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Opinion Editorials

Realtor background checks include reputation, character: legal?

Background checks on Realtors and Appraisers are not new, but including DMV records, reputation, and mode of living, is new. Without obtaining your permission, is this even legal?

questionable background checks

questionable background checks

A questionable new industry standard

We have a new “industry standard” making an appearance for both Appraisers and Realtors®. Those of us who do work with Appraisal Management Companies (AMCs) and complete Broker Price Opinions (BPOs) are being asked to submit to and pass mandatory criminal background checks – “to ensure that every person who conducts business on their clients’ behalf observes the highest of standards and professional ethics,” according to an email from the LSI Division of Lender Processing Services (LPS).

This isn’t exactly new in terms of many states’ professional licensing protocol, or even the majority of most companies hiring policies these days. It is a subpar procedure in the way that the policy is being implemented, and possibly a violation of the Fair Credit Reporting Act (FCRA).

States which require criminal background checks for licensees utilize their own State Bureau of Investigations and FBI databases to determine if there have been any felony or misdemeanor convictions. Some states will also look at court records for additional information, if available online. 

The current requests for background checks

The current requests many of us have been receiving for background checks, from companies like LPS/LSI (a preferred valuation partner of National Association of Realtors’ (NAR’s) Realtors Property Resource (RPR), and thereby those Realtors® who hold NAR’s Broker Price Opinion Resource (BPOR) certification) along with DataQuick, are being conducted by third parties, such as LexisNexis and Sterling. 

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At least as far as LPS/LSI is concerned, in their email, which includes a link to LexisNexis, and explains that four questions will have to be answered to verify identity, which product to select (there was only one option), it also says what LPS/LSI wants SSN verification, a felony/misdemeanor record check, a national criminal record file check, and a global sanction search.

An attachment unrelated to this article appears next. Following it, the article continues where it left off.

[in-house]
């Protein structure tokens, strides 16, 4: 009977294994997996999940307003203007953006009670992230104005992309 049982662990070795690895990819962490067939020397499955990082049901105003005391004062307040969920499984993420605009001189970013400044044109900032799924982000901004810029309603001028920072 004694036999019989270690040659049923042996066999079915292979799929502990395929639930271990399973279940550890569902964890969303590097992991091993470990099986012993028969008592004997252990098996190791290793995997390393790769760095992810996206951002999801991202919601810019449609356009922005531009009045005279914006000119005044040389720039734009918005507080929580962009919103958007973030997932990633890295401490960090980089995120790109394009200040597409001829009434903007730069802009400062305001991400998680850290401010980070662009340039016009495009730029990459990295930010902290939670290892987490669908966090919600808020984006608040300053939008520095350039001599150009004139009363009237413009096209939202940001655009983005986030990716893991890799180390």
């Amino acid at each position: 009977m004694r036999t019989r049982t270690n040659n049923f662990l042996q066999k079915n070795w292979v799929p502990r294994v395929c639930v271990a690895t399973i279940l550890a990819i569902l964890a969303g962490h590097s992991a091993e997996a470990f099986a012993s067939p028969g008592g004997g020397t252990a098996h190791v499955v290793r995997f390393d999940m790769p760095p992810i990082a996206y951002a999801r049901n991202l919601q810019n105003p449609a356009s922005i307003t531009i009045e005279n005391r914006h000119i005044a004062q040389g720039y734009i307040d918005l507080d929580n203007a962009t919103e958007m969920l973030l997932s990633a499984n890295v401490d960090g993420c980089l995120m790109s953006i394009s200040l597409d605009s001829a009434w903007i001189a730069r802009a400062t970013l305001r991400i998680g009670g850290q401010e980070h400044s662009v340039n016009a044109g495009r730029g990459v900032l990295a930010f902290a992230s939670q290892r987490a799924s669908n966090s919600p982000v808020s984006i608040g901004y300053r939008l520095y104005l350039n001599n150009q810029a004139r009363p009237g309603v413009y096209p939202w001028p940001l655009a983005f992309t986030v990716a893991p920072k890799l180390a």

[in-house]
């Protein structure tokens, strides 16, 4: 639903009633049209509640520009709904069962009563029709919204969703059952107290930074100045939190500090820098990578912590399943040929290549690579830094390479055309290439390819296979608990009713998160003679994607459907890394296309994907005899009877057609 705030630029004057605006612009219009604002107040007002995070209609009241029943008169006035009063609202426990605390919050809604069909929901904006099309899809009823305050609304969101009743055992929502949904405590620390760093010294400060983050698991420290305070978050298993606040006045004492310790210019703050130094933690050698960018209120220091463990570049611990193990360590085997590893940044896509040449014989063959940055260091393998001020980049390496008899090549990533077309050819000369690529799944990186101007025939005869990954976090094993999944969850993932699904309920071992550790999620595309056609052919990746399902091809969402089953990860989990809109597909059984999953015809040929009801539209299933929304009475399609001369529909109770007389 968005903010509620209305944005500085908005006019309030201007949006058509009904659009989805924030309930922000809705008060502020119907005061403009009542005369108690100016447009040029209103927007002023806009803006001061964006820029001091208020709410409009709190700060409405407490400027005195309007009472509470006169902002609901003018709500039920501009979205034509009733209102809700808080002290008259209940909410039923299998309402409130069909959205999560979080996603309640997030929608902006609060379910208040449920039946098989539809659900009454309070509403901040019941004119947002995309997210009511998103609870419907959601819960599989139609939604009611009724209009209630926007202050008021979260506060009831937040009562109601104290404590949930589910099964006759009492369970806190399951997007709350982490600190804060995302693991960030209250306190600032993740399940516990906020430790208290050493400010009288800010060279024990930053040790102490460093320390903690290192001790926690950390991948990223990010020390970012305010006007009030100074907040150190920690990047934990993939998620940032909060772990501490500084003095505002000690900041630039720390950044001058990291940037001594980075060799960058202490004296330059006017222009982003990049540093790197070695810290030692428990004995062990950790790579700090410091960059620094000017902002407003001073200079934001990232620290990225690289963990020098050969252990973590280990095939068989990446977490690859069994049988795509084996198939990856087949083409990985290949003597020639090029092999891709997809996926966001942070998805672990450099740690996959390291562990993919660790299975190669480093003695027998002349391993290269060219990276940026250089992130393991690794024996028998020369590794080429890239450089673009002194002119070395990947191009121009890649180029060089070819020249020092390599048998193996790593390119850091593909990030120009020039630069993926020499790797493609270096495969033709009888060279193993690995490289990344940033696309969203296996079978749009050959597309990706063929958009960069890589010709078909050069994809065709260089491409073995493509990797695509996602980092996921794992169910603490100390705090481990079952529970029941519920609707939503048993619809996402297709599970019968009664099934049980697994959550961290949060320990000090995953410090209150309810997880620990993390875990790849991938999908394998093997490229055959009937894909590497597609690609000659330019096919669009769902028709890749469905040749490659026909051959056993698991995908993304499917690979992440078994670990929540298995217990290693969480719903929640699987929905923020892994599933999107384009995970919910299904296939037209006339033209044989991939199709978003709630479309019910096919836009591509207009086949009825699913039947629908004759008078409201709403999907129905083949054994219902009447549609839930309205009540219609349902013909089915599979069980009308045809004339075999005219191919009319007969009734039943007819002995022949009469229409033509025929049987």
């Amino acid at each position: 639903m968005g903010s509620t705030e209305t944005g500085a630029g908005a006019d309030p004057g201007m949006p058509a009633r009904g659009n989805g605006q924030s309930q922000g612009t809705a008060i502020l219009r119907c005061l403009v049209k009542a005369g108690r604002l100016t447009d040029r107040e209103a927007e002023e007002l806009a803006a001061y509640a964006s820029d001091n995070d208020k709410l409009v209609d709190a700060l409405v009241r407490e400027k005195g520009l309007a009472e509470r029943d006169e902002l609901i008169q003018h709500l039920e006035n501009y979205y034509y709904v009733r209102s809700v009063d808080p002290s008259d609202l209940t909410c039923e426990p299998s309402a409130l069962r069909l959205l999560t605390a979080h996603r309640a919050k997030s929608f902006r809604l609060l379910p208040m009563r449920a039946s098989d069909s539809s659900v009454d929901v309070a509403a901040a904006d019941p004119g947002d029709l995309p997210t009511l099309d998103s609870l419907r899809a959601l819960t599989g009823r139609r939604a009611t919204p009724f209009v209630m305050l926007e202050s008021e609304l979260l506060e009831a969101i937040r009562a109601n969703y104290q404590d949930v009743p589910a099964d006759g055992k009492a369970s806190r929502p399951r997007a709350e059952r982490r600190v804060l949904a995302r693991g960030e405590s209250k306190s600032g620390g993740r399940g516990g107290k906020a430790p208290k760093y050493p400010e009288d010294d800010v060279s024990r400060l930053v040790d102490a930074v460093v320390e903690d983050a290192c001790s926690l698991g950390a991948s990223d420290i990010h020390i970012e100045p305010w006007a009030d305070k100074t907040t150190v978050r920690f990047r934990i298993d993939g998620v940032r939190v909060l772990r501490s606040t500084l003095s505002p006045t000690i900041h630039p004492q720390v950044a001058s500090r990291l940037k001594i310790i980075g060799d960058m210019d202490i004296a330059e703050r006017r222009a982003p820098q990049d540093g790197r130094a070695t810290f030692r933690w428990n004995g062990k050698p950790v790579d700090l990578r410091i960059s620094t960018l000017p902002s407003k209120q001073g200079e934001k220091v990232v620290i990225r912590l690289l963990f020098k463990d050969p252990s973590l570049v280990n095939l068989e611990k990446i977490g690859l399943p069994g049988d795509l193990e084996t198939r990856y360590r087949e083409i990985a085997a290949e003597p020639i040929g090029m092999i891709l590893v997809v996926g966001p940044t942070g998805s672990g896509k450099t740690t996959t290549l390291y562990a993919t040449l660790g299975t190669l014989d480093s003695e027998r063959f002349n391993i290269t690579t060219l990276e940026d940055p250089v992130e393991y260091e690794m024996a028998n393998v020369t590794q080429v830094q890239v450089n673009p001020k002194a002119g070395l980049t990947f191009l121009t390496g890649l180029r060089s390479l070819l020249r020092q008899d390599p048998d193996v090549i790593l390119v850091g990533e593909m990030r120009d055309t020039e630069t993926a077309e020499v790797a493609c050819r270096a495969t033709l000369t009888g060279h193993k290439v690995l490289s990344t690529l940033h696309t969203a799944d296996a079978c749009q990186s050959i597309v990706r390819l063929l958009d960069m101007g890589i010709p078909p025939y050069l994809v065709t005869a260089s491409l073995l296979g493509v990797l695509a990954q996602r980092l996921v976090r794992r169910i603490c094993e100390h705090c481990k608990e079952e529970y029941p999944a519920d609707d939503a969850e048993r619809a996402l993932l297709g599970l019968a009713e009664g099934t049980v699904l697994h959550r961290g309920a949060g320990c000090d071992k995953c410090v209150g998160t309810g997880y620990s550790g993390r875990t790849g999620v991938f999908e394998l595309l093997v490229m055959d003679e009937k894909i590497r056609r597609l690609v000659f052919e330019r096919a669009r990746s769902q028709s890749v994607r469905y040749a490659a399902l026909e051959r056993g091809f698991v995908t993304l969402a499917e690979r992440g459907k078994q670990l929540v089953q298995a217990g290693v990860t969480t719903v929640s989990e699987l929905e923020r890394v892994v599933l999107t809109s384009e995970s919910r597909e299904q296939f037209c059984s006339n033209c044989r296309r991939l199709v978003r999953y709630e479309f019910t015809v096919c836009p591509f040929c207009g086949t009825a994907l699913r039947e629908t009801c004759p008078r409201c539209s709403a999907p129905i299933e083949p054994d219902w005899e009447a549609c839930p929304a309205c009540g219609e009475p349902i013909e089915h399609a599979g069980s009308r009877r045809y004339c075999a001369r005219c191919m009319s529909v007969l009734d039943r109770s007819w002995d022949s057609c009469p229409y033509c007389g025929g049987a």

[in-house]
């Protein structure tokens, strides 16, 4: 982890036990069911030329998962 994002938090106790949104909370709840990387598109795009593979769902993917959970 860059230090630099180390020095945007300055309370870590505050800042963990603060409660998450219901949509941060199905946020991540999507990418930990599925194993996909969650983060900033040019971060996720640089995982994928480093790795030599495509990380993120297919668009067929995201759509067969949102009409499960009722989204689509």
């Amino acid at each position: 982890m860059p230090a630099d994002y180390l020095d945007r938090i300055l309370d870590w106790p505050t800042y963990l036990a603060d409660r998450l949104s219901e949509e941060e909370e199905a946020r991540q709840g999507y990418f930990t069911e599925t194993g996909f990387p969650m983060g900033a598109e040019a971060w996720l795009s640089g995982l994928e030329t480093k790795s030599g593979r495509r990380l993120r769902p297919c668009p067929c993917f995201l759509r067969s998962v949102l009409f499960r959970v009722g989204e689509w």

However, upon getting ready to pay for (yes, Realtors® and Appraisers have to fork over the bucks for these) these verifications and searches, LexisNexis has a disclaimer/authorization as to what they themselves may be pulling up, looking into, whatever, and it’s a hell of a lot more than mere criminal records. 

Reading the fine (and questionable) print

According to the LexisNexis website, items may include; “information regarding my credit worthiness, credit standing, credit capacity, character, general reputation, personal characteristics, or mode of living. This report may be compiled with information from credit bureaus, court record repositories, department of motor vehicles, past or present employers and educational institutions, governmental occupational licensing or registration entities, business or personal references, and any other source required to verify information that I have voluntary supplied. I understand that I may request a complete and accurate disclosure of the nature and scope of the background verification; the extent such investigation includes information bearing on my character, general reputation, personal characteristics, or mode of living.